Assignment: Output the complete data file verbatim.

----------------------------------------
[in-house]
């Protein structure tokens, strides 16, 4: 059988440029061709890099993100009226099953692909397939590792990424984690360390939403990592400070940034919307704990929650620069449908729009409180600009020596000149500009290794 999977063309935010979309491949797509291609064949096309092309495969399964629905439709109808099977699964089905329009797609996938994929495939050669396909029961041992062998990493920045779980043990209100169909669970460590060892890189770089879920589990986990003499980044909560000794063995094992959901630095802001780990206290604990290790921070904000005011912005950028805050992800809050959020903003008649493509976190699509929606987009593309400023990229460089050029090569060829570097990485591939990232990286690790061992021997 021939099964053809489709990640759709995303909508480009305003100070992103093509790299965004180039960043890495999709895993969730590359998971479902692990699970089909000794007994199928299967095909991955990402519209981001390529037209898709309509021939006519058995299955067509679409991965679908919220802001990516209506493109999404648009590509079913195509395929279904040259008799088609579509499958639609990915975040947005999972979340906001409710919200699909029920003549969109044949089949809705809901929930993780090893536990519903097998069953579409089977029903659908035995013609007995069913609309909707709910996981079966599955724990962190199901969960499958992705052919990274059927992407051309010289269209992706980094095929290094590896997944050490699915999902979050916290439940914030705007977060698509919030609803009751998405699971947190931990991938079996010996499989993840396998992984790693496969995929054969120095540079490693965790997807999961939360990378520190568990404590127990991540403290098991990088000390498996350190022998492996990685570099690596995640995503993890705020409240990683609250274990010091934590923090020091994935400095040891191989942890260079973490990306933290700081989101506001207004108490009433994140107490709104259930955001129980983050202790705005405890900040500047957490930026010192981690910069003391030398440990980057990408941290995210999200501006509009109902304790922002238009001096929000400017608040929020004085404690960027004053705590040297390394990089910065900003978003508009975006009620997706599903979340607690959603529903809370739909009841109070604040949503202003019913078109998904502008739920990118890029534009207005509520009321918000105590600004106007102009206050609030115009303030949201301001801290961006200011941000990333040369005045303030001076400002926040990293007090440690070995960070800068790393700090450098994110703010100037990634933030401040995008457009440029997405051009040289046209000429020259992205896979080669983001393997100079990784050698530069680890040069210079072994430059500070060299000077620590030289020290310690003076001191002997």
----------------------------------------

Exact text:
[in-house]
């Protein structure tokens, strides 16, 4: 059988440029061709890099993100009226099953692909397939590792990424984690360390939403990592400070940034919307704990929650620069449908729009409180600009020596000149500009290794 999977063309935010979309491949797509291609064949096309092309495969399964629905439709109808099977699964089905329009797609996938994929495939050669396909029961041992062998990493920045779980043990209100169909669970460590060892890189770089879920589990986990003499980044909560000794063995094992959901630095802001780990206290604990290790921070904000005011912005950028805050992800809050959020903003008649493509976190699509929606987009593309400023990229460089050029090569060829570097990485591939990232990286690790061992021997 021939099964053809489709990640759709995303909508480009305003100070992103093509790299965004180039960043890495999709895993969730590359998971479902692990699970089909000794007994199928299967095909991955990402519209981001390529037209898709309509021939006519058995299955067509679409991965679908919220802001990516209506493109999404648009590509079913195509395929279904040259008799088609579509499958639609990915975040947005999972979340906001409710919200699909029920003549969109044949089949809705809901929930993780090893536990519903097998069953579409089977029903659908035995013609007995069913609309909707709910996981079966599955724990962190199901969960499958992705052919990274059927992407051309010289269209992706980094095929290094590896997944050490699915999902979050916290439940914030705007977060698509919030609803009751998405699971947190931990991938079996010996499989993840396998992984790693496969995929054969120095540079490693965790997807999961939360990378520190568990404590127990991540403290098991990088000390498996350190022998492996990685570099690596995640995503993890705020409240990683609250274990010091934590923090020091994935400095040891191989942890260079973490990306933290700081989101506001207004108490009433994140107490709104259930955001129980983050202790705005405890900040500047957490930026010192981690910069003391030398440990980057990408941290995210999200501006509009109902304790922002238009001096929000400017608040929020004085404690960027004053705590040297390394990089910065900003978003508009975006009620997706599903979340607690959603529903809370739909009841109070604040949503202003019913078109998904502008739920990118890029534009207005509520009321918000105590600004106007102009206050609030115009303030949201301001801290961006200011941000990333040369005045303030001076400002926040990293007090440690070995960070800068790393700090450098994110703010100037990634933030401040995008457009440029997405051009040289046209000429020259992205896979080669983001393997100079990784050698530069680890040069210079072994430059500070060299000077620590030289020290310690003076001191002997």